Monday, October 15, 2007

Ez3-usx trike users guide

The right place to install a motor on this USX trike. It would be much better to get a motor that has a gear reduction built right onto the motor, like for a hoist does. If the gear ratio is close enough to what is needed you will have all the hill climbing power needed.

See How much power do you really need?

EZ3-USX users guide: All the redundant detail.

The original ez3 is worthless junk; this one can be dealt with. The reason that some cycles are cheap is simply a matter of components that don’t last. I couldn’t find any info about this trike before I paid for it, so I want people to know what they are getting into.

There is no gyroscopic kinetics on the front wheel. So you have to hold the bars with your knees while putting your sun glasses on. At high speeds on a smooth road I can feel side-to-side vibration created by low-pressure tires. I can corner faster than a bike on a gravel surface. And I certainly don’t have to worry about wet streets. But you can’t ride on wet streets without fenders, unless you don’t mind being sprayed with road mud.

There is a considerable amount of side-to-side jostling on rough roads, and the need to lean to adjust for road camber is irritating, learn to roll with it.

The most irritating thing about this trike is that there is a problem with the nose sliding to the left climbing steep grades covered with gravel or on wet streets. However when I crank slow enough with an even cadence, it is less likely to slide over. A tadpole trike won’t have this problem. Elliptical chain rings could help with this, but they are not made any more because racers didn’t like them, and they control the market.

Riding on narrow roads can be dangerous and takes effort to keep cars from passing from both directions at once on any cycle. The 32” width of this trike helps.

Some drivers think they should slow down and pull over so the car behind me can pass one day someone came to a dead stop to let the car behind me pass, I had to yell at him that he was causing a traffic jam. Well that’s how I was hit several years ago (only my bike was hurt). The car coming towards me in the opposite lane didn’t have the room to move over and the driver behind thought he did. I always prevent this by moving out into the road so the car behind cannot pass until it is safe.

Not long ago my hand was hit by some ones mirror while walking my bike up a hill. After that I started using my vertical flag on the side. Some people are so near sited that they can’t see farther than 20ft in front of them. I think a flashing police light and a siren is what is needed. I use the wide Cateye 600 taillight visible in daylight while the batteries are new.


Mounting cargo on this trike takes a bit of planning.

The front wheel can’t handle more than 5lbs without effecting the steering and bags get in the way of the feet on a tight turn.

A “bikes at work” trailer can be attached to the center of the frame with a bit of work. A BOB trailer will attach to their special axle if mounted to the seat support tabs. (Not the strongest place).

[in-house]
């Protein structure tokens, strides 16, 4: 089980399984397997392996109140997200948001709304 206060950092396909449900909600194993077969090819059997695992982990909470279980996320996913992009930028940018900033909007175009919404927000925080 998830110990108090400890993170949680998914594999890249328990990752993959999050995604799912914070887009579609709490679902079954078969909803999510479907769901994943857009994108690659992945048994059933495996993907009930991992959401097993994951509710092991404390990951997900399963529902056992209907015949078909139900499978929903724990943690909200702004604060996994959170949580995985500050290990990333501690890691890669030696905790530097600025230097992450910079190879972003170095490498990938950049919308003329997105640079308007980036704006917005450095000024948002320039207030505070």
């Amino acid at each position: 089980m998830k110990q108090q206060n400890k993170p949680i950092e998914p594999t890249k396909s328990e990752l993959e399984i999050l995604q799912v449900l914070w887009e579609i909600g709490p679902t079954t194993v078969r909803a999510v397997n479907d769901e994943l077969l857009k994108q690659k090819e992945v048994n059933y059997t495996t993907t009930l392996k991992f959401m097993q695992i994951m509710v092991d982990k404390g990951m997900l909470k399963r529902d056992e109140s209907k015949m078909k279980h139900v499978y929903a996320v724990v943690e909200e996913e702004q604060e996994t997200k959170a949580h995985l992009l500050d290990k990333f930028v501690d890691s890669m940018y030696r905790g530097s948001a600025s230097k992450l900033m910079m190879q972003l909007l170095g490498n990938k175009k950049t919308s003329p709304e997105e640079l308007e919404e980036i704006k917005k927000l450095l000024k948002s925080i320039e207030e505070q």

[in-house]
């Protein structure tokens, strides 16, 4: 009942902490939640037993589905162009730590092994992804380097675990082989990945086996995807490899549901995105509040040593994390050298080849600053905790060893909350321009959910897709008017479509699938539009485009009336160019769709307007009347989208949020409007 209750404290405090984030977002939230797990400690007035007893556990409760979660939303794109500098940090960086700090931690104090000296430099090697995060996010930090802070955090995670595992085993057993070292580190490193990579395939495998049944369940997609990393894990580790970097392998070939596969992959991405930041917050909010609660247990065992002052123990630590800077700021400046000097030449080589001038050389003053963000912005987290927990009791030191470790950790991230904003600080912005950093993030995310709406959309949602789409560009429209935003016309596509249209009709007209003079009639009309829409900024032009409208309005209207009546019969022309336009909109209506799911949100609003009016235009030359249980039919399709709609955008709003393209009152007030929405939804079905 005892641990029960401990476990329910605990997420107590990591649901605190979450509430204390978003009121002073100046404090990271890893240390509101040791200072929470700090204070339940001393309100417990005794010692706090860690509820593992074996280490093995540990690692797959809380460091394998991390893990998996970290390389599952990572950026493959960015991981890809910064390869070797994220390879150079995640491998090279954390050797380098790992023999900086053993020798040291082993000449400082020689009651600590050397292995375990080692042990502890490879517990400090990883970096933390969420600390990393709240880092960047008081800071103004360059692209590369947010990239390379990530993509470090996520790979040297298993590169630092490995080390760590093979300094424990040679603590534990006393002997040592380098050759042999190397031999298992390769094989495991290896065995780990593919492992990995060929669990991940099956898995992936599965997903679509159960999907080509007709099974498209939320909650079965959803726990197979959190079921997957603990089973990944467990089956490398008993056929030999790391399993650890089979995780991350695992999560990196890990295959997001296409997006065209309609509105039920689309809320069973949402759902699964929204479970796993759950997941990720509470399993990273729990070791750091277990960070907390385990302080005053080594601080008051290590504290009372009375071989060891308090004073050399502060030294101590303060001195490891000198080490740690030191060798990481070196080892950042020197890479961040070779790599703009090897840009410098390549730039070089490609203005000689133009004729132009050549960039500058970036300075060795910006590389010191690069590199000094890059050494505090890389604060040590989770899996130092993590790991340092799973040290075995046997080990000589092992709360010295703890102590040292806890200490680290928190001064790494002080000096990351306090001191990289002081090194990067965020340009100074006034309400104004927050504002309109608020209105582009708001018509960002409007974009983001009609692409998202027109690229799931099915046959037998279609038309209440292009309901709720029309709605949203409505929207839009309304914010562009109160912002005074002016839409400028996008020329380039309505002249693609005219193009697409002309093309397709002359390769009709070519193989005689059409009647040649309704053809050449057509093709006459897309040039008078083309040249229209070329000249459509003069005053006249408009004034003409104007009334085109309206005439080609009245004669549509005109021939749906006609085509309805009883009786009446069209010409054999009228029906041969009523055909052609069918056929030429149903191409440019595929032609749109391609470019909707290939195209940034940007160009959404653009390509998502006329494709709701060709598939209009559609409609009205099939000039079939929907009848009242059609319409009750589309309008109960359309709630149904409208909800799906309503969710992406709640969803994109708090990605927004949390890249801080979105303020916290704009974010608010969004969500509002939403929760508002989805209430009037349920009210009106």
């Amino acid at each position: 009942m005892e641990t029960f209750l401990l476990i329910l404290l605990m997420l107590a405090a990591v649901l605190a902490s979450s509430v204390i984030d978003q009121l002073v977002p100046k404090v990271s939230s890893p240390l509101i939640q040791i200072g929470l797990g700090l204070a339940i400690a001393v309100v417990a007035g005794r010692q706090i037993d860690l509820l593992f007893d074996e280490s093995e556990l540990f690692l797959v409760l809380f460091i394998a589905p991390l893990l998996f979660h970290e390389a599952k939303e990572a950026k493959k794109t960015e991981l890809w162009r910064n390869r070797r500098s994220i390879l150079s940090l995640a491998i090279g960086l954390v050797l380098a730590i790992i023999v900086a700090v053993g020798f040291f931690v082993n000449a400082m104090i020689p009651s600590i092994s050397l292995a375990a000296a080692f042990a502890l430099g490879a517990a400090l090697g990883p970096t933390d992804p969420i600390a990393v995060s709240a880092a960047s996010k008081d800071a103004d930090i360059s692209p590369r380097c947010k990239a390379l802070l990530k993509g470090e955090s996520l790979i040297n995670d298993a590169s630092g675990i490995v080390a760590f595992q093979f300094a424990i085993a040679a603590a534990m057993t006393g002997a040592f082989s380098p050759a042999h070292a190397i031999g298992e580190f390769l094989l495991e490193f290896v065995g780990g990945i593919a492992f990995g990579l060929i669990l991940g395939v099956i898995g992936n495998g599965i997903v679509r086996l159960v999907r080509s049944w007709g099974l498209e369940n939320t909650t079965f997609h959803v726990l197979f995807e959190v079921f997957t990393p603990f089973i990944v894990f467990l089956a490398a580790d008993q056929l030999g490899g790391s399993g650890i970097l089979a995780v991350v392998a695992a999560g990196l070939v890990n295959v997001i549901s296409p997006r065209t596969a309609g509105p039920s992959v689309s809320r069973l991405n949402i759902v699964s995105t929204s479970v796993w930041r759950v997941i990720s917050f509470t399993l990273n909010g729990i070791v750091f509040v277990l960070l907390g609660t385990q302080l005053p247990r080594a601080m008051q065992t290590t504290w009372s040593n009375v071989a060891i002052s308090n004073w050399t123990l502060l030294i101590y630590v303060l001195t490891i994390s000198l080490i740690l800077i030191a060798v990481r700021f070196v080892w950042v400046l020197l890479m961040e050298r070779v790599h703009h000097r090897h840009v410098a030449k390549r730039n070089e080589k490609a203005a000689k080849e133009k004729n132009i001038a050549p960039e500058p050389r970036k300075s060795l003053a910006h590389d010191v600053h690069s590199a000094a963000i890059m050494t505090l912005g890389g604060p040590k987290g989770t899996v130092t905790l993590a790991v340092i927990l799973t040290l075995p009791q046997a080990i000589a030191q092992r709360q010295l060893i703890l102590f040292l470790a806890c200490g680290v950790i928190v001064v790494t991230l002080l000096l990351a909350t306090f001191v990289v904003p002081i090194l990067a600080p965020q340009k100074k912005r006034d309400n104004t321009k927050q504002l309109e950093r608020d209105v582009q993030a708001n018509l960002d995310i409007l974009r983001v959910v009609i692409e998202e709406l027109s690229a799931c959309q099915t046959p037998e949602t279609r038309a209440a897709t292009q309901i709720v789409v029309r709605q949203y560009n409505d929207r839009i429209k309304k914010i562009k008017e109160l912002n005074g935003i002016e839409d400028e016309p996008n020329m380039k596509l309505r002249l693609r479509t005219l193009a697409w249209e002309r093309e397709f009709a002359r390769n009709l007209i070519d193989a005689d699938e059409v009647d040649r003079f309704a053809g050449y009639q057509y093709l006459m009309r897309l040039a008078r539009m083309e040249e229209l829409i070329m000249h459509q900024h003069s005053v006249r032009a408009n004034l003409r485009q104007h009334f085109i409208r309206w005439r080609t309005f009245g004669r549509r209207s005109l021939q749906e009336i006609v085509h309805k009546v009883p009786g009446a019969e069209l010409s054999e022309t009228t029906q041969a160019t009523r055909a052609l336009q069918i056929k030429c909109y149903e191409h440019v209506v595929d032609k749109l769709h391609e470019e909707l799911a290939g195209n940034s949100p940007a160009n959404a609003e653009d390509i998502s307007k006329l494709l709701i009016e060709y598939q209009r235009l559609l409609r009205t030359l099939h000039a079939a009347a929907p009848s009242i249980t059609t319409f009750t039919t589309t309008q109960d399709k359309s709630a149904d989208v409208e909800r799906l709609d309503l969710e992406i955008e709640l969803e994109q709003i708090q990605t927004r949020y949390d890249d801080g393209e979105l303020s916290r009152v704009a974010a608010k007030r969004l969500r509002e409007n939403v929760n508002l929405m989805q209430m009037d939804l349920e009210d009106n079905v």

A large aluminum box would be better than the plastic one I have, but it should rest on a support bolted onto the center of the frame. And not hanging from the seat, except as a balance hook.

THE SEAT. Some people worry about the low seating on recumbents because they are not used to watching the drivers that look only one direction when backing their cars. I sit in the most upright position to make eye contact then use an air horn.

The seats webbing won’t stay tight enough especially the lumbar support strap.

A headrest for steep hills would be useful; I could make one from PVC tubing. The seat slides with two quick releases. The seat back hinge is loose because the bolt is slightly smaller than the tube it goes through. I have seen two others that wobble; I think the aluminum seat frame may not.

At a year and a half the right side seat support arm broke at the tab, this is weldable.

Sun bicycles never did respond to my requests for a new seat, don’t expect any service that you don’t pay for. The Lycra seat cover will allow the foam seat to soak up rain. I intend to cover my seat with water-proofed leather by taking it under the wooden base.

it is essential to adjust the seat distance to the pedals correctly, but very easy.

BOLTS. All the bolts were left loose at the factory, including the axle end wheel bolts, the brake disk bolts, and the frame hinge bolt. Lock washers were applied where I could. All the bolts should be replaced with stainless steel if you don’t like rust.

BOTTLE RACKS. I put two bottle racks on the back of the seat with hose clamps, there are no braze-ons for bottles cages, wrap the hose clamps with vinyl tape or they will rip the seat webbing.

HEAD LIGHT MOUNTING. a handle bar stem with a short bar in the steering tube.

TRAILERS. My B.O.B. trailer quick release went on the extra seat support arm tabs with a hollow axle, but each side of the trike has to be raised to fit the holding pins in. I recommend using a two wheeled trailer with modified hitch, or just hang a basket off the back of the seat, I use a trash hamper (metal bar bent round under the rim). Be sure to let the bottom of the hamper rest on the outer tabs so that the weight is distributed over all four tabs so that you don't over stress one of the tabs. I intend to build a cargo box that will fit under the back of the seat. All but the BOB trailer needs to be attached by a metal strap with nylon plastic liner wrapped around the rear most bar and bolted together onto a straight boom from the trailer.

I believe the rans front rack will fir this trike with a lotta work (hostel shoppe) but the bags are very expensive.